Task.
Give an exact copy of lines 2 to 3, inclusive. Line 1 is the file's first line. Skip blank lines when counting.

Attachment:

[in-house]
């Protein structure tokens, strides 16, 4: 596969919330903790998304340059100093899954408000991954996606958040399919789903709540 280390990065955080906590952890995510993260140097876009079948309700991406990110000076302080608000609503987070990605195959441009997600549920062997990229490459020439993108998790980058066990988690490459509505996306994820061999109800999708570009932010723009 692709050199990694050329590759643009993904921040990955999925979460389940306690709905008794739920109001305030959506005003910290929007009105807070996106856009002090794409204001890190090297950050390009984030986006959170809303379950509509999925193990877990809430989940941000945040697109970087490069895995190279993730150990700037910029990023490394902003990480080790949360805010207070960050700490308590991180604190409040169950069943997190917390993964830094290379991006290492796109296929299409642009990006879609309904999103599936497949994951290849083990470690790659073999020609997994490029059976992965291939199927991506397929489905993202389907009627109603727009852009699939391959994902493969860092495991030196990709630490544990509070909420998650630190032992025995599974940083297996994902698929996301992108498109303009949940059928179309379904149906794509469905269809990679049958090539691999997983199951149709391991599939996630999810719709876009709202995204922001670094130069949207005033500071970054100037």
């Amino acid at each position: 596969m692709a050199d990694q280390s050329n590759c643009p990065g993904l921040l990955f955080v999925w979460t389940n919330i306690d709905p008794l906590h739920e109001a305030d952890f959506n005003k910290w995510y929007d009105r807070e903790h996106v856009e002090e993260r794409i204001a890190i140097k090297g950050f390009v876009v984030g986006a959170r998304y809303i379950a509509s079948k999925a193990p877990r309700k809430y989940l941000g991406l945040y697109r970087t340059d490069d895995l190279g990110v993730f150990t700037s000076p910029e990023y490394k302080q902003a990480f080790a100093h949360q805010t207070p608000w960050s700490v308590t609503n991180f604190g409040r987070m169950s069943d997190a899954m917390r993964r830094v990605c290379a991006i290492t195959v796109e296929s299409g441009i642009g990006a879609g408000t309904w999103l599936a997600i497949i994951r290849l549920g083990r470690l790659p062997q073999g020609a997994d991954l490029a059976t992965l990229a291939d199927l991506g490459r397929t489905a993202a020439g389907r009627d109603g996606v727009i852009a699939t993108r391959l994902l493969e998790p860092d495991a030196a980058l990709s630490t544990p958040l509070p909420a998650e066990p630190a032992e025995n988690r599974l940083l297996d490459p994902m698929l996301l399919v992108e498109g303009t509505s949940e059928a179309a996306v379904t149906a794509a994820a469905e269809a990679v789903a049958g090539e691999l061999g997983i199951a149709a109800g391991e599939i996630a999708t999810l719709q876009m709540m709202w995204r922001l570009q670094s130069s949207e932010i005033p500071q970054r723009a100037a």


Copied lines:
């Protein structure tokens, strides 16, 4: 596969919330903790998304340059100093899954408000991954996606958040399919789903709540 280390990065955080906590952890995510993260140097876009079948309700991406990110000076302080608000609503987070990605195959441009997600549920062997990229490459020439993108998790980058066990988690490459509505996306994820061999109800999708570009932010723009 692709050199990694050329590759643009993904921040990955999925979460389940306690709905008794739920109001305030959506005003910290929007009105807070996106856009002090794409204001890190090297950050390009984030986006959170809303379950509509999925193990877990809430989940941000945040697109970087490069895995190279993730150990700037910029990023490394902003990480080790949360805010207070960050700490308590991180604190409040169950069943997190917390993964830094290379991006290492796109296929299409642009990006879609309904999103599936497949994951290849083990470690790659073999020609997994490029059976992965291939199927991506397929489905993202389907009627109603727009852009699939391959994902493969860092495991030196990709630490544990509070909420998650630190032992025995599974940083297996994902698929996301992108498109303009949940059928179309379904149906794509469905269809990679049958090539691999997983199951149709391991599939996630999810719709876009709202995204922001670094130069949207005033500071970054100037």
């Amino acid at each position: 596969m692709a050199d990694q280390s050329n590759c643009p990065g993904l921040l990955f955080v999925w979460t389940n919330i306690d709905p008794l906590h739920e109001a305030d952890f959506n005003k910290w995510y929007d009105r807070e903790h996106v856009e002090e993260r794409i204001a890190i140097k090297g950050f390009v876009v984030g986006a959170r998304y809303i379950a509509s079948k999925a193990p877990r309700k809430y989940l941000g991406l945040y697109r970087t340059d490069d895995l190279g990110v993730f150990t700037s000076p910029e990023y490394k302080q902003a990480f080790a100093h949360q805010t207070p608000w960050s700490v308590t609503n991180f604190g409040r987070m169950s069943d997190a899954m917390r993964r830094v990605c290379a991006i290492t195959v796109e296929s299409g441009i642009g990006a879609g408000t309904w999103l599936a997600i497949i994951r290849l549920g083990r470690l790659p062997q073999g020609a997994d991954l490029a059976t992965l990229a291939d199927l991506g490459r397929t489905a993202a020439g389907r009627d109603g996606v727009i852009a699939t993108r391959l994902l493969e998790p860092d495991a030196a980058l990709s630490t544990p958040l509070p909420a998650e066990p630190a032992e025995n988690r599974l940083l297996d490459p994902m698929l996301l399919v992108e498109g303009t509505s949940e059928a179309a996306v379904t149906a794509a994820a469905e269809a990679v789903a049958g090539e691999l061999g997983i199951a149709a109800g391991e599939i996630a999708t999810l719709q876009m709540m709202w995204r922001l570009q670094s130069s949207e932010i005033p500071q970054r723009a100037a």